Boracay side trip
BURUANGA, Aklan — Australian Phillip Arthur Farmer and his Filipino wife, Brigida “Hayde” Araiz, were vacationing on Boracay Island in Malay town in 2012 when they decided to check out the beaches of neighboring Buruanga town in Aklan province.
“I wanted three days of peace and quiet,” said Farmer, a health and physical education instructor in Perth.
When they saw the pristine white beaches, crystal clear waters and forested mountains, they fell in love with the place.
After managing a private resort in Alegria village, the couple in 2015 bought a 2,500-square-meter property in Hinugtan Beach along a 500-meter cove in the adjacent village of Bel-is.
At first, they envisioned the place to be a private resort where they would stay when on vacation from work in Australia. They later decided to build and rent out cottages to help maintain the resort.
Last year, they posted White Beach Front and Cottages resort on the online accommodation booking site Airbnb and on Facebook, hoping to get guests once every two months.
“We were surprised with the number of bookings, and we soon needed a full staff,” Farmer said.
White Beach Front and Cottages is among four privately owned resorts that offer day tour or stay-in accommodations.
An increasing number of tourists looking for a hideaway and avoiding popular but crowded beach destinations has been going to the Hinugtan Beach along the western coastline of Aklan on Panay Island.
The beach is accessible to guests only by boat from Alegria because the road connecting the beach to the municipal main road is still being constructed.
It has become a favorite side-trip destination for tourists visiting Boracay Island about 30 to 40 minutes from Hinugtan. Many of the tourists stay for several days or weeks.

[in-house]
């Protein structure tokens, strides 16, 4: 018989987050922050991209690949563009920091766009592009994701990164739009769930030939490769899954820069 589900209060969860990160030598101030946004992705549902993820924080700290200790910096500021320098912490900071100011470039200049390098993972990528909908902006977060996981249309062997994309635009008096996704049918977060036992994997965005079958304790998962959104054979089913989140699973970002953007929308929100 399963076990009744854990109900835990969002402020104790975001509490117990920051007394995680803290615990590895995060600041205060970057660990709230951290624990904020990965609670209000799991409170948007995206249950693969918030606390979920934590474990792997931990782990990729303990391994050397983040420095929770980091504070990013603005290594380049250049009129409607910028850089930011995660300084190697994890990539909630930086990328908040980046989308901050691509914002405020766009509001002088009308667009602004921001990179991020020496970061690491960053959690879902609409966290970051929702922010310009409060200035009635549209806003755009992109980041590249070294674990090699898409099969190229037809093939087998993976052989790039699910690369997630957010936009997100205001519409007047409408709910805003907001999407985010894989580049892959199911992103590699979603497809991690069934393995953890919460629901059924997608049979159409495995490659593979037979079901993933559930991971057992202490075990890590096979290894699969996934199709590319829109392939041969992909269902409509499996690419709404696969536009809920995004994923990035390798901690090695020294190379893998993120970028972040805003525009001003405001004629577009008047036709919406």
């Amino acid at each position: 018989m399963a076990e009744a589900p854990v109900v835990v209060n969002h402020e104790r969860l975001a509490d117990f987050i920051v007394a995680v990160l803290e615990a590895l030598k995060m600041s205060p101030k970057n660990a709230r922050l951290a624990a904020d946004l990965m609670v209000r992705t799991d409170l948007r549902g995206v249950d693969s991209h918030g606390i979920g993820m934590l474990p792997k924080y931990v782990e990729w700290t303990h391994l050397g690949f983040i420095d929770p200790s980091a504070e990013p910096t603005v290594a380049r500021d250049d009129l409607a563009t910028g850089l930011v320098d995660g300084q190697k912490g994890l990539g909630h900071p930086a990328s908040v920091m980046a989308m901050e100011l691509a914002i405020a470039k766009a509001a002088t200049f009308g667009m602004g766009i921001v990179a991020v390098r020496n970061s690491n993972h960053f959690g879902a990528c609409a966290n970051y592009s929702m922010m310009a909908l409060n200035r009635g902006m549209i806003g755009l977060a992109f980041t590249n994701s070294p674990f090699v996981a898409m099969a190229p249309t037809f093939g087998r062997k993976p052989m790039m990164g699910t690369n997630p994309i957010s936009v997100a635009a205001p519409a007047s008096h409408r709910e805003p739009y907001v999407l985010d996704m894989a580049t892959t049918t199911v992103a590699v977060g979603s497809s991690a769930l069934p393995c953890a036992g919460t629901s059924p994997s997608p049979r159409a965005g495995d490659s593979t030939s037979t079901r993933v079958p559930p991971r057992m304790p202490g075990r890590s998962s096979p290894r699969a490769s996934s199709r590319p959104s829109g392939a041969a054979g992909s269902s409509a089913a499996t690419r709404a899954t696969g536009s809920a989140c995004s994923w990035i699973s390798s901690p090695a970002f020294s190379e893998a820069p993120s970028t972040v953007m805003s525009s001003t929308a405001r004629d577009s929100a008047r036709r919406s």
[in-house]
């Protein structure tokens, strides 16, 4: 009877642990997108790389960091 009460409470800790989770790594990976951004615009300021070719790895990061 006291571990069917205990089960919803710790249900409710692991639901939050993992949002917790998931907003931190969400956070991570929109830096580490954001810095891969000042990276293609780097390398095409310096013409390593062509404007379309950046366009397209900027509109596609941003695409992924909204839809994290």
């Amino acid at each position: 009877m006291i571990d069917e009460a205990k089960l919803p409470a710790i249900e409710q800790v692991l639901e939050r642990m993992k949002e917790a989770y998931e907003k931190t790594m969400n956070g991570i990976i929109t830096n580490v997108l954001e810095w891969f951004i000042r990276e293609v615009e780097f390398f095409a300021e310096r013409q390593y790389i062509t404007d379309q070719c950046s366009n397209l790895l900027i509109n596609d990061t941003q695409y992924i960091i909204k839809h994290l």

Rich, diverse marine life
“It’s a perfect place, a paradise. We have coconut trees and forests, largely untouched marine life, crystal clear waters and flat white beach,” Farmer said.
The cove also has a rich and diverse marine life.
A professional diver has recorded at least 1,200 species of sea slugs in the area, according to Farmer.
The beach is ideal for snorkeling, scuba diving with fish and other marine life visible just a few meters from the shoreline.
Visitors can also trek the mountain, which has several caves, and visit popular diving sites nearby.
Farmer said he had been limiting the number of guests, even turning away large groups at times, so that guests can enjoy tranquility in the resort.
Even during summer, a visitor can have the beach by oneself or with a few companions and be charmed by stunning sunsets. At night, guests can stay at the cabana and listen to waves lapping on the shore.
Hinugtan Beach is ideal for those seeking to de-stress and disconnect from work as mobile phone signals are almost nonexistent.
“I always tell the people how lucky they are to have a place like this and how important it is to preserve the beauty of this place,” Farmer said.
He cited the need to regulate tourism activities to preserve the environment and to avoid the problems being encountered by popular tourist destinations like Boracay.
Mary Ann Perjes, Buruanga tourism officer, said the municipality had been drawing up programs and regulations to ensure that the beach would be protected.
Surprised by the interest the town generated last year, tourism officials were set to meet with property owners to come up with measures that would ensure the protection of the place’s natural beauty, Perjes said.
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